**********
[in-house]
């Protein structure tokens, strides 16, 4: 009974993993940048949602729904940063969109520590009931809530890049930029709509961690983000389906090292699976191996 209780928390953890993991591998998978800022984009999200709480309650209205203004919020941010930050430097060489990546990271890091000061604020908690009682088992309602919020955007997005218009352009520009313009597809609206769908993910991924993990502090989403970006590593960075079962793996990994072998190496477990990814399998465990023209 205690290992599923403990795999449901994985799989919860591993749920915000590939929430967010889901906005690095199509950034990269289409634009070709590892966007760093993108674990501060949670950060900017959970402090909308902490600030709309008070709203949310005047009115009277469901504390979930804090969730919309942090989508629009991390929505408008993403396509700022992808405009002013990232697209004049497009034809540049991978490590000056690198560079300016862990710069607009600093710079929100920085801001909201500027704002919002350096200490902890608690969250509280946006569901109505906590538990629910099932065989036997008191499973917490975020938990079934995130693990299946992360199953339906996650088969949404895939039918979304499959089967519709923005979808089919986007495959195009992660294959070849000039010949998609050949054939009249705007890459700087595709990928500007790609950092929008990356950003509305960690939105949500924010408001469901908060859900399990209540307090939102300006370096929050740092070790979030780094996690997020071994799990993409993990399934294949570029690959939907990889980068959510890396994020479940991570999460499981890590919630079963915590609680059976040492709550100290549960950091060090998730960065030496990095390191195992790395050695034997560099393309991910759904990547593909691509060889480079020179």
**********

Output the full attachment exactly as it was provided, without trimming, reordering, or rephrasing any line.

[in-house]
């Protein structure tokens, strides 16, 4: 009974993993940048949602729904940063969109520590009931809530890049930029709509961690983000389906090292699976191996 209780928390953890993991591998998978800022984009999200709480309650209205203004919020941010930050430097060489990546990271890091000061604020908690009682088992309602919020955007997005218009352009520009313009597809609206769908993910991924993990502090989403970006590593960075079962793996990994072998190496477990990814399998465990023209 205690290992599923403990795999449901994985799989919860591993749920915000590939929430967010889901906005690095199509950034990269289409634009070709590892966007760093993108674990501060949670950060900017959970402090909308902490600030709309008070709203949310005047009115009277469901504390979930804090969730919309942090989508629009991390929505408008993403396509700022992808405009002013990232697209004049497009034809540049991978490590000056690198560079300016862990710069607009600093710079929100920085801001909201500027704002919002350096200490902890608690969250509280946006569901109505906590538990629910099932065989036997008191499973917490975020938990079934995130693990299946992360199953339906996650088969949404895939039918979304499959089967519709923005979808089919986007495959195009992660294959070849000039010949998609050949054939009249705007890459700087595709990928500007790609950092929008990356950003509305960690939105949500924010408001469901908060859900399990209540307090939102300006370096929050740092070790979030780094996690997020071994799990993409993990399934294949570029690959939907990889980068959510890396994020479940991570999460499981890590919630079963915590609680059976040492709550100290549960950091060090998730960065030496990095390191195992790395050695034997560099393309991910759904990547593909691509060889480079020179």